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Raw

Supplied software

The Canon EOS 6D comes with the 'Canon EOS Digital Solution Disk' which includes:

  • Digital Photo Professional 3.12 - Advanced image workflow and editing, specialized in Raw conversion with a range of adjustment and output options.
     
  • ImageBrowser EX 1.0 - Easy to use image browsing and organization with a unique interface. Includes rudimentary image editing, printing and e-mail. This latest version of the software also provides some very basic video editing.
     
  • EOS Utility 2.12 - A tool to download images as well as control the camera remotely and adjust its settings when tethered to the computer.
  • PhotoStitch 3.2 - Panorama stitching utility.
  • Picture Style Editor 1.2 - Utility to create custom picture styles that can be uploaded to the camera.
  • EOS Sample Music - Royalty free audio files to upload to the camera and use as background music.
  • CameraWindow - Tool for transferring images to a computer

Digital Photo Professional is an image workflow and RAW conversion application that provides for the browsing and management of images in a folder structure as well as tagging, rotation etc. In addition it also provides an extensive range of RAW conversion features which include digital exposure compensation, white balance, tone curve, color, picture style, sharpness and lens correction parameters.

A number of different tools can be accessed from the tools menu. The Quick Check tool allows you to browse through a selection of images and assign check marks to them. The Trimming tool can be used to apply a crop to an image (the image itself is not modified, this is simply saved in the recipe).

The Stamp tool works in a similar way to the clone stamp or healing brush in Photoshop (although it is primary designed for the removal of light or dark blotches).The Rename tool can be used to change the filename of a selection of images based on a rule set. Finally you can convert multiple RAW files at a time using the batch conversion tool.

Digital Photo Professional has a comprehensive feature set. Raw conversion (in this image you can see the Edit window) certainly offers enough to satisfy even the most advanced user. One of the main advantages of working with Raw files is that DPP offers much more control over noise-reduction than the in-camera settings.
Tone curves can be adjusted for each color channel separately. The lens aberration window offers correction of light fall-off, chromatic aberration, distortion and color blur.

Digital Photo Pro includes a fairly comprehensive lens correction module which allows you to correct your raw files for vignetting (peripheral illumination, purple fringing (color blur) and chromatic aberration based on lens profiles, offering greater control than the 6D's in-camera corrections. For the vignetting, CA and distortion correction you have sliders which allow you to apply a partial correction between 0 and 100%. There is also a slider to indicate the subject distance the image was taken at which helps optimizing the distortion correction.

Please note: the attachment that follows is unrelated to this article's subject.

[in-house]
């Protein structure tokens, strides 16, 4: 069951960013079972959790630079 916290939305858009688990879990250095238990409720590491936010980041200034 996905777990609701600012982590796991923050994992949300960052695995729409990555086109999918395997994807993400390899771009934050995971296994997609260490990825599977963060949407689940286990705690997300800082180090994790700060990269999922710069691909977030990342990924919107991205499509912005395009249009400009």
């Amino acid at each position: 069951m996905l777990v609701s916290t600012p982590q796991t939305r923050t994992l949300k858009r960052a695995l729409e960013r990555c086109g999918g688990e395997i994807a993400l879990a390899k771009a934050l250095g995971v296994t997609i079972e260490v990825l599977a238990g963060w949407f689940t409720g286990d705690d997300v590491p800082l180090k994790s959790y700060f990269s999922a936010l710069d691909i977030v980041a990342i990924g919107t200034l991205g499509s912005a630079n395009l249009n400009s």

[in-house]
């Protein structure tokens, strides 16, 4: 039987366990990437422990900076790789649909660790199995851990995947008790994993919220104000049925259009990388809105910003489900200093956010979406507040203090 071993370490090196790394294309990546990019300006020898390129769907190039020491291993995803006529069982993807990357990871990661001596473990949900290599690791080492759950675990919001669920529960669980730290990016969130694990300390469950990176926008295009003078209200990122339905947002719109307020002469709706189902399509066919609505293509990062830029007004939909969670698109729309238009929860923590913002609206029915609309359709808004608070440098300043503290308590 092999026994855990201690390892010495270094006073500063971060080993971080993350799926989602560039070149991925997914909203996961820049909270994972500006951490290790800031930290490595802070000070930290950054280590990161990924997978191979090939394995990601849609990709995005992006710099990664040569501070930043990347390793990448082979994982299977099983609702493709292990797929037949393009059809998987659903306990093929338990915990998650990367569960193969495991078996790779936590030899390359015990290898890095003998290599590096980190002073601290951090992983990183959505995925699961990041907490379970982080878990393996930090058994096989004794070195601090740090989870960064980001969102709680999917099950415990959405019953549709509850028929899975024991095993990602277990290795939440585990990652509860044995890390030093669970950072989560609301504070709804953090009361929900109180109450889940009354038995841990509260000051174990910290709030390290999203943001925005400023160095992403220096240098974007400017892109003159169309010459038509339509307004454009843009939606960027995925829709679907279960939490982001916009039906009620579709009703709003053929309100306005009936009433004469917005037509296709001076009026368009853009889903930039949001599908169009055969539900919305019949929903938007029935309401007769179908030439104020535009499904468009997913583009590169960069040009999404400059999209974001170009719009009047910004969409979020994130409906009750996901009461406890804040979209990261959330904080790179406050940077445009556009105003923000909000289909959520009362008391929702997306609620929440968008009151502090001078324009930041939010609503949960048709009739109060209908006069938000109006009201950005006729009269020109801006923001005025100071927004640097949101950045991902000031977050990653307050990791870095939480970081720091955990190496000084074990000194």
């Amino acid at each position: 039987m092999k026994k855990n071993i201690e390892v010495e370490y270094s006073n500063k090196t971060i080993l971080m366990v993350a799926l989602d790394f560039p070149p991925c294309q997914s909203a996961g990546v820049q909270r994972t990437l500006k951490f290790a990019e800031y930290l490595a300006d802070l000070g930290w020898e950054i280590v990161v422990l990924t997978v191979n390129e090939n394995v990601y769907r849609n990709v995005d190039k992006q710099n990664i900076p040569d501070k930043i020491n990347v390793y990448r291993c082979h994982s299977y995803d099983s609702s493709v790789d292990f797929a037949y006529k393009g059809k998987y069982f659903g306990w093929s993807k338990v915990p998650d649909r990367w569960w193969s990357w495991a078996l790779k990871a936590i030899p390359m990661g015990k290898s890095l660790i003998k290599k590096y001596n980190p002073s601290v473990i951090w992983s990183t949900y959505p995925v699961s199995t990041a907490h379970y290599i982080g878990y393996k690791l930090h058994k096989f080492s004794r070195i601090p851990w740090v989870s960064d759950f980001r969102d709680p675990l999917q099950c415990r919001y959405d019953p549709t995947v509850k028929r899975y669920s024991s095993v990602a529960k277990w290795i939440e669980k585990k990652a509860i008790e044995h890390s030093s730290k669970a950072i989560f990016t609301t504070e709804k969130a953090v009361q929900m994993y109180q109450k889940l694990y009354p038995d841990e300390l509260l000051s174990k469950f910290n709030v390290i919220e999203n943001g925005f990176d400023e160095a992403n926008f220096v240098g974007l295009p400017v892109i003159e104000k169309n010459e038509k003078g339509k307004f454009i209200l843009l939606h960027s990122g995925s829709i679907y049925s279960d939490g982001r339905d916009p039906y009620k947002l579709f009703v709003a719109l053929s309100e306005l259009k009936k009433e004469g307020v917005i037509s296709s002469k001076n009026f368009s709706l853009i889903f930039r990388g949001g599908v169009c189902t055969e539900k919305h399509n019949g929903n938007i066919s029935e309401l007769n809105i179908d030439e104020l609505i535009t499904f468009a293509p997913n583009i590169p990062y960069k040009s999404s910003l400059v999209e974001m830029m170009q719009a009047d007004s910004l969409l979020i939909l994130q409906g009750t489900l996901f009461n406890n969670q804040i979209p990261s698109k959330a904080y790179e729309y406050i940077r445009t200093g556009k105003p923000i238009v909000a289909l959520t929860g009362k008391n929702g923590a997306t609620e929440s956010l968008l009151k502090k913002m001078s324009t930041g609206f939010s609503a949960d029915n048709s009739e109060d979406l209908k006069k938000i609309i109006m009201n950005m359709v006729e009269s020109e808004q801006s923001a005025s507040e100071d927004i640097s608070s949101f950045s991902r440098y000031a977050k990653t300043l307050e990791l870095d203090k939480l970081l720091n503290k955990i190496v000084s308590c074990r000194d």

The Lens aberration correction dialogue opens as a separate window within DPP. It contains the full image view and a magnification area at the top right. There is also the option for a grid-overlay which is useful when correcting distortion.

Raw file conversion

As is normal in our reviews we like to compare the camera maker's supplied raw conversion software with competing third party raw converters. Here we've picked Adobe Camera Raw and DxO Optics Pro alongside the Canon software. We'll compare these three converters to the camera's JPEG engine to see how each of them pulls detail out of the images.

  • JPEG - Large/Fine, Default settings
  • DPP - Digital Photo Professional 3.12
  • ACR - Adobe Camera Raw 7.3
  • DxO - DxO Optics Pro 8.1.2

Sharpness and Detail

Canon's Digital Photo Professional emulates the output of the camera's JPEG engine very closely. Color rendition and tonality are virtually identical. DPP does apply a touch more default sharpening, resulting in images that are - at a pixel-level - a little crisper.

Adobe Camera Raw's default output is less contrasty and benefits from subtle, small-radius sharpening. This results in a more appealing image with natural tonality and an increase in fine detail. DxO's output comes very close to the saturation and contrast of the in-camera JPEG, while offering a greater degree of high contrast fine edge detail than the other raw converters. Keep in mind though that we're looking at 100% crops here. Small differences like this in detail rendering really only come into play if you plan to display your images at very large sizes.

JPEG out of camera, High quality setting (all settings default)
ISO 100 studio scene 100% crop
Digital Photo Professional Raw ->JPEG (Default settings)
ISO 100 studio scene 100% crop
Adobe ACR 7.3 Raw ->JPEG (Default settings)
ISO 100 studio scene 100% crop
DxO Optics Pro 8.12 Raw ->JPEG (Default settings)
ISO 100 studio scene 100% crop

Resolution

The resolution chart confirms the observations we've made when looking at the crops above. DPP applies more aggressive sharpening than the out-of-camera JPEGs (notice the more prominent edge halos) while Adobe ACR's sharpening is more subtle with a smaller radius, resulting in the ability to resolve marginally finer detail. And DxO's sharpening again gets the nod with slightly crisper edge separation, all the while avoiding edge halos. All three raw converters do a good job of handling moiré, as its not significantly more prominent than in the camera-generated JPEG.

JPEG from camera Digital Photo Professional
Adobe Camera Raw 7 DxO Optics Pro 8

Real-world advantages

While Canon provides generally pleasing image processing defaults at low ISO settings, one of the benefits to shooting in raw mode is the ability to fine-tune settings post-capture in order to gain maximum image quality. With custom sharpening settings you can enhance fine detail while avoiding edge halos, as you can see in the 100% crops of tree branches below.